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Manufacturing Numbers Show Signs of Hope

Manufacturing activity fell in May but at the slowest pace in eight months, providing further evidence that an economic recovery could be near.

More signs of a waning recession came in reports Monday that April consumer spending dipped modestly while construction outlays rose.

New factory orders increased for the first time since November 2007, while production and exports fell less steeply, the Institute for Supply Management said. Yet the shrinking auto industry - General Motors filed for reorganization Monday - likely ensures a tepid rebound, says economist Cliff Waldman of the Manufacturers Alliance/MAPI.

The manufacturing index was 42.8 in May, up from 40.1 in April. That was the fifth-consecutive monthly increase. An index above 50 indicates factory expansion; below 50 means contraction.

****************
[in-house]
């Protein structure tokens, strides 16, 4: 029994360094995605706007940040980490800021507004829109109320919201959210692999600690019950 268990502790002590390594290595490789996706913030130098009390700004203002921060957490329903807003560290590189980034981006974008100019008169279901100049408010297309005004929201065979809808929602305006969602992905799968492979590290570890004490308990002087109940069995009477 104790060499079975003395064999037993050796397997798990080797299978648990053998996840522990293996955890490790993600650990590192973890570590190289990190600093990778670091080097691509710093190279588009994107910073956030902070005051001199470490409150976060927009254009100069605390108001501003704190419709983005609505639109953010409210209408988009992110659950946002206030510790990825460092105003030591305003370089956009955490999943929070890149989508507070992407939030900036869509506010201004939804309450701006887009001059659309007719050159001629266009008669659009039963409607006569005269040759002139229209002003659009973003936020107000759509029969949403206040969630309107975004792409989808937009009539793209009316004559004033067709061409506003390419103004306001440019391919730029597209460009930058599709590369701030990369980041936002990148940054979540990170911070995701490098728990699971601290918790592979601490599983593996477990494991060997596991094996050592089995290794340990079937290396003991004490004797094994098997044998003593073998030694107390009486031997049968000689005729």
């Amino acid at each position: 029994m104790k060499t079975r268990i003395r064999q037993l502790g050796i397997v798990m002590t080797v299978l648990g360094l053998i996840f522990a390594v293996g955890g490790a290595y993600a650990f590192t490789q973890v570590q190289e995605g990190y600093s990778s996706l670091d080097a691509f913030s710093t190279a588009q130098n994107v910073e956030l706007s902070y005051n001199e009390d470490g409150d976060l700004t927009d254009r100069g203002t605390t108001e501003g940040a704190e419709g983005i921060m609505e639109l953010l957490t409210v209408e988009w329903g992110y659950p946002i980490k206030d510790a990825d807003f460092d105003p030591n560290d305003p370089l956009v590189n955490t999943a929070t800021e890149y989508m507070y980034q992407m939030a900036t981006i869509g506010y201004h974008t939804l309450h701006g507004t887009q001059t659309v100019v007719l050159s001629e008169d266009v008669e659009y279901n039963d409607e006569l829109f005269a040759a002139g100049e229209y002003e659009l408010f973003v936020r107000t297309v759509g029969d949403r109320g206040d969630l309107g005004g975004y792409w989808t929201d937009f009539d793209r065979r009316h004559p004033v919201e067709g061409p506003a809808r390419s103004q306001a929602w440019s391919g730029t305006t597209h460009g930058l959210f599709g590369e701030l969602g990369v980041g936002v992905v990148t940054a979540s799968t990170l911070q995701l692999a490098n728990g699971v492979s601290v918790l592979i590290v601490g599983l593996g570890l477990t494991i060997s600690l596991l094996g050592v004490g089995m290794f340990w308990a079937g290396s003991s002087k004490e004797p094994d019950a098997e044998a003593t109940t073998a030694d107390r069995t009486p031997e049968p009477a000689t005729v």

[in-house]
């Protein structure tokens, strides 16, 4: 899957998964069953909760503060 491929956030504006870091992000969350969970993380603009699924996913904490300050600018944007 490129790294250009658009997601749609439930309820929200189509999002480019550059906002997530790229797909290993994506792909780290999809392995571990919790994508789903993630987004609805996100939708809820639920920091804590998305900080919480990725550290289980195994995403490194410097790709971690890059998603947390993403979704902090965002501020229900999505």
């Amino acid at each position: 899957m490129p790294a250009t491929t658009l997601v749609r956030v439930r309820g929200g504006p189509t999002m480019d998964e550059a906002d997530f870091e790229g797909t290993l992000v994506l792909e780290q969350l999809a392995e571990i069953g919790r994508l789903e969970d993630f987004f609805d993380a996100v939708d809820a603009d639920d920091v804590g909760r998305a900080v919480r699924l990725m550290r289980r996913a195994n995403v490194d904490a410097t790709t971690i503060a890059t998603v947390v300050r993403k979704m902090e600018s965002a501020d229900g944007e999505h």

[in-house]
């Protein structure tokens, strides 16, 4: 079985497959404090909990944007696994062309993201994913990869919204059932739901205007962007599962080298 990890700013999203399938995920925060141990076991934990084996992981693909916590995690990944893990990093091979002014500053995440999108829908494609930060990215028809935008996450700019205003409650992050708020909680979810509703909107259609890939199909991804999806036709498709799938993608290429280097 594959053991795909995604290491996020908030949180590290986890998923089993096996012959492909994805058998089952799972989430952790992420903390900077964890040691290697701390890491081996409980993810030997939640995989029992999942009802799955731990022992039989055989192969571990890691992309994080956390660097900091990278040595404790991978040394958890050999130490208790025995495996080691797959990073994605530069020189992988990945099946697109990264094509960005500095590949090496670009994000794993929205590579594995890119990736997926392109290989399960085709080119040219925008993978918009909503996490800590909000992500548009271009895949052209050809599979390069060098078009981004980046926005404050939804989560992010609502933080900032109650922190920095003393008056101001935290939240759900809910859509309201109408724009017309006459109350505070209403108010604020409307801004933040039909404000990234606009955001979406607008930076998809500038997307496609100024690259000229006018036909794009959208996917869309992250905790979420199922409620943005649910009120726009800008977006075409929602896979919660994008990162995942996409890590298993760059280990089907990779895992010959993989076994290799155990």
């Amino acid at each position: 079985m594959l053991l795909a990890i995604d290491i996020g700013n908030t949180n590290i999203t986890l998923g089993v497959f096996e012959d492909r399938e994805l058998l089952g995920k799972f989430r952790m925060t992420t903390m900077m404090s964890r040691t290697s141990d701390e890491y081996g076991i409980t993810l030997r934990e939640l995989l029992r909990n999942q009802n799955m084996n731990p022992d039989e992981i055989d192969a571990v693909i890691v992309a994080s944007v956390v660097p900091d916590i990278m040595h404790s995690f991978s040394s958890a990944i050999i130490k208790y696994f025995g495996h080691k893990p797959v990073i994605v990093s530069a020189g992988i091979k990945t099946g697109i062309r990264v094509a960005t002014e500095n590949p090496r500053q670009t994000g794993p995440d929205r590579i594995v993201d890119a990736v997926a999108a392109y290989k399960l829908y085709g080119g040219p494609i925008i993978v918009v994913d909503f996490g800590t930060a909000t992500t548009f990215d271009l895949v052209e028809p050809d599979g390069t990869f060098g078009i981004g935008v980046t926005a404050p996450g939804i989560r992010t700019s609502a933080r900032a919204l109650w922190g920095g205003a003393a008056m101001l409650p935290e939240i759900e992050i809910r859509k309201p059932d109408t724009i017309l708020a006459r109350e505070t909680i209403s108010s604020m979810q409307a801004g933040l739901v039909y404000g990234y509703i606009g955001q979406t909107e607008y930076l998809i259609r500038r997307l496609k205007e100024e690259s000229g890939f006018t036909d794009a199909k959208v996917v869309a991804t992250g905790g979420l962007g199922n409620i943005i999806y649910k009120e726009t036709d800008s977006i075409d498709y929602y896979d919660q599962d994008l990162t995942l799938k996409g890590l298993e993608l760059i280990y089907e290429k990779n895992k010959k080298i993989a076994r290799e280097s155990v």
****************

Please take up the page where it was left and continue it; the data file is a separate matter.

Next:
RDQ Economics' John Ryding called it the clearest sign yet that the recession is near a bottom.

Among the bright spots: Inventories shrank more quickly. As stocks are liquidated, companies boost production.

Yet factory employment continued to fall, curbing wages and consumer spending. Such spending fell 0.1 percent, after a 0.3 percent drop in March, the Commerce Department said. Personal income rose 0.5 percent, partly because of the stimulus package's tax cuts and higher jobless benefits.

But consumers are socking away extra cash. The personal savings rate jumped to a 14-year high of 5.7 percent. Construction outlays rose 0.8 percent in April, the Census Bureau said, bolstered by a jump in home upgrades.

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